[0037] Referring to FIG. 1, shown is a prior art method for authenticating an individual in dependence upon biometric information provided by the individual to be authenticated. Biometric information in the form of a fingerprint is captured at step 100 using a biometric information input device in the form of a contact imager. Contact imagers, as described above, are known in the art of electronic security. The fingerprint is digitized at step 101 and the digitized fingerprint is characterized at step 102. Characterization of fingerprints is known in the art of fingerprint analysis and, in general involves extracting features in a substantially global reference frame for comparison against template features. Typically, the global reference frame is determined based on an identifiable feature within the fingerprint in the form of a core of the fingerprint.

[0038] At step 103 the characterized biometric information is registered with stored templates to locate a template that, within a predetermined level of security in the form of a predetermined false acceptance rate, matches the characterized biometric information. When it is determined at step 104 that the characterized biometric information matches a stored template within the predetermined level of security, the individual is identified and a corresponding action is performed at step 105. Examples of corresponding actions include: granting system access; unlocking a door; logging access of the user; providing personal information; billing the individual, etc. Of course, when other than a match within the predetermined level of security is determined at step 104, a step 106 of rejecting the individual is performed. The method of FIG. 1 terminates at step 107.

[0039] Unfortunately, by providing biometric information at step 100 an individual leaves a latent fingerprint image on the platen, which is an exact copy of the actual fingerprint of that individual and is analogous to the type of fingerprints that are used by law enforcement agencies to identify a suspect that was present at a crime scene. It is a disadvantage of prior art methods that an unauthorized individual, arriving at some time after the authorized individual is authenticated, may use such a latent fingerprint to “playback” biometric information and be falsely authenticated in dependence thereof. Providing a facsimile of biometric information belonging to another, authorized individual in order to gain access to a system is a common form of breaching security. Even more problematic is that an unauthorized individual does not need to know an identity of an authorized user. Simply waiting until someone is provided access and then replaying their latent fingerprint provides access. Sometimes replaying of a fingerprint involves simply covering the platen with a homogeneous surface to cause the latent fingerprint to be imaged.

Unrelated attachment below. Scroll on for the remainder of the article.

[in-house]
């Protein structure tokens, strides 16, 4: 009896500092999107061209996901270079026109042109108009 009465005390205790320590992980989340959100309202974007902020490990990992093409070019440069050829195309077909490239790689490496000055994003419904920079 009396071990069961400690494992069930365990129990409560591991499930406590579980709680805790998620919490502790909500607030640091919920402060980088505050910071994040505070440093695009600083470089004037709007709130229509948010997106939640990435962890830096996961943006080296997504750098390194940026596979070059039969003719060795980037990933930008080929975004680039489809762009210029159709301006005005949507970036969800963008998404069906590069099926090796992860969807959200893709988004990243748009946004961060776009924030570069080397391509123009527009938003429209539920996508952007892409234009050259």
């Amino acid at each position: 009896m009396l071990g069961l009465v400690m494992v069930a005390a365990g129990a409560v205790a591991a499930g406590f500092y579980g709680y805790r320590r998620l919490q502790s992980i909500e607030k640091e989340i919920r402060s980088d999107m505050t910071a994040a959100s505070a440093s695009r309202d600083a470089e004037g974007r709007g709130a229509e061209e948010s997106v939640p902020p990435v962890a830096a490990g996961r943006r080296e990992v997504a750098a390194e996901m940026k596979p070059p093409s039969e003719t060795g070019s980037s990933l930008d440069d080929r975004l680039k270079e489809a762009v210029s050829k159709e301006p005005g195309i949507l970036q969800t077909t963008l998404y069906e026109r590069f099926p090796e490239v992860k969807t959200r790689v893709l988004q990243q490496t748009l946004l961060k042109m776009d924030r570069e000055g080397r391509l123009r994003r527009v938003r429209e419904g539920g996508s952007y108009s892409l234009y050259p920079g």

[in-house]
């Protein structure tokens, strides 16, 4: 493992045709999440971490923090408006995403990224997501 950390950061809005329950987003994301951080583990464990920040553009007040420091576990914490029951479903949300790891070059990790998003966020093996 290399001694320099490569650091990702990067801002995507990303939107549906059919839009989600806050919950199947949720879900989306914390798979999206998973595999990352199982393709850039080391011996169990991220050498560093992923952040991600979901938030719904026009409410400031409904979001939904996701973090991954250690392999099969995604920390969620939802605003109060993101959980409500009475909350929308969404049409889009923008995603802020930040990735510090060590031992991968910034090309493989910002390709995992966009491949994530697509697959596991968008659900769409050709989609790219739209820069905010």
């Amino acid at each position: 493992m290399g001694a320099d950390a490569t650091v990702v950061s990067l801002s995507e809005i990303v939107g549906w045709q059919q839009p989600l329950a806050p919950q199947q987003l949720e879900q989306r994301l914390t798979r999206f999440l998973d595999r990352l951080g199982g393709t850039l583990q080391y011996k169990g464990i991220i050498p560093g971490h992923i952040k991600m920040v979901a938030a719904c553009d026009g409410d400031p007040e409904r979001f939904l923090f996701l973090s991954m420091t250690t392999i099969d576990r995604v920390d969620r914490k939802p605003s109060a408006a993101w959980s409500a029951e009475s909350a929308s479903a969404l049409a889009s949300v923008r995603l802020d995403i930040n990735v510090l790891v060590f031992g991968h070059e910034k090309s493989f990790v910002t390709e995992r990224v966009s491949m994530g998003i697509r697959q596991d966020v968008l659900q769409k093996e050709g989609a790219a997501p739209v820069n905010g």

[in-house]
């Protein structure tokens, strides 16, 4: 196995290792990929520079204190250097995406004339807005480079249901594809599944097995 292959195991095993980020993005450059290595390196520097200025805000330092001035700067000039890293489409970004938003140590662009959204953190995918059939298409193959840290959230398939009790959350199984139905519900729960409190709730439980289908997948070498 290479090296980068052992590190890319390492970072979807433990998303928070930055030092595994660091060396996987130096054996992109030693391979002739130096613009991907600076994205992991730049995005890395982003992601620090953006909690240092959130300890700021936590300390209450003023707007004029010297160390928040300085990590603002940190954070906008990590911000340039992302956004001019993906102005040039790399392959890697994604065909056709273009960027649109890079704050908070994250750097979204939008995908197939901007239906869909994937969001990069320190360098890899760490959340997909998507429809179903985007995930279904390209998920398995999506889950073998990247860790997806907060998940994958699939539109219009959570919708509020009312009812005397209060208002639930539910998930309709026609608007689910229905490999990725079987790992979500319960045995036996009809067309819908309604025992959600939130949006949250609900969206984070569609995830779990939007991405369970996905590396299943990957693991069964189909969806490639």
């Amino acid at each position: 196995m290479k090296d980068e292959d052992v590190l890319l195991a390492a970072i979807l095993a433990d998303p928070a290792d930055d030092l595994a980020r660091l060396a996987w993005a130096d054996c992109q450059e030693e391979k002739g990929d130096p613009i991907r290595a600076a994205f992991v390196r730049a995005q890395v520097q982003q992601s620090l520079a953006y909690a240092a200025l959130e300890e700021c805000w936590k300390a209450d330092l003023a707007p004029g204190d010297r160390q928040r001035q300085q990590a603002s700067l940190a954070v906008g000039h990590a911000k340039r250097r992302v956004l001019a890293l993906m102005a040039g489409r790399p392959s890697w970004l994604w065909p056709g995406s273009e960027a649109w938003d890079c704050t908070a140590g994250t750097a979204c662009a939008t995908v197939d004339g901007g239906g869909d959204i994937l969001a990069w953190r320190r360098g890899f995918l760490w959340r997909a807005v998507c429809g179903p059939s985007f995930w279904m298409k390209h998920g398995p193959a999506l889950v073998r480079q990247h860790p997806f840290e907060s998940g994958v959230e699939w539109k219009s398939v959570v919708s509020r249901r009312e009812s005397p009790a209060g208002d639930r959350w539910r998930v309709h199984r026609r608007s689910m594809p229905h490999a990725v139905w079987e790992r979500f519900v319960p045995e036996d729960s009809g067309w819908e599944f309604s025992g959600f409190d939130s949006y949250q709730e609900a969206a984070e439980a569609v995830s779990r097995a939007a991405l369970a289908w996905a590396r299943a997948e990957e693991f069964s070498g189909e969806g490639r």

[0040] Referring now to FIG. 2, shown is a simplified flow diagram of a method for detecting record-playback of a latent fingerprint image according to the instant invention. The method of FIG. 2 is applicable to contact imagers in general. Contact imagers, as described above, are known in the art of electronic security.

[0041] Referring still to FIG. 2, first biometric information in the form of a fingerprint of a fingertip is captured at step 110 using a biometric information input device in the form of a contact imager. Second biometric information in the form of a fingerprint of a same fingertip is captured at step 111 using a same biometric information input device in the form of a same contact imager. For instance, the first and second biometric information comprise first and second substantially overlapping images of the fingerprint that is presented to the input device, each fingerprint image captured separately in a substantially local reference frame. In a preferred embodiment, each one of the first and second substantially overlapping images of the fingerprint includes a same identifiable feature, such as a core of the fingerprint. The first biometric information and the second biometric information are captured at a different time one from the other during a time period interval Δt, during which time period the fingertip remains in continuous contact with the contact imager.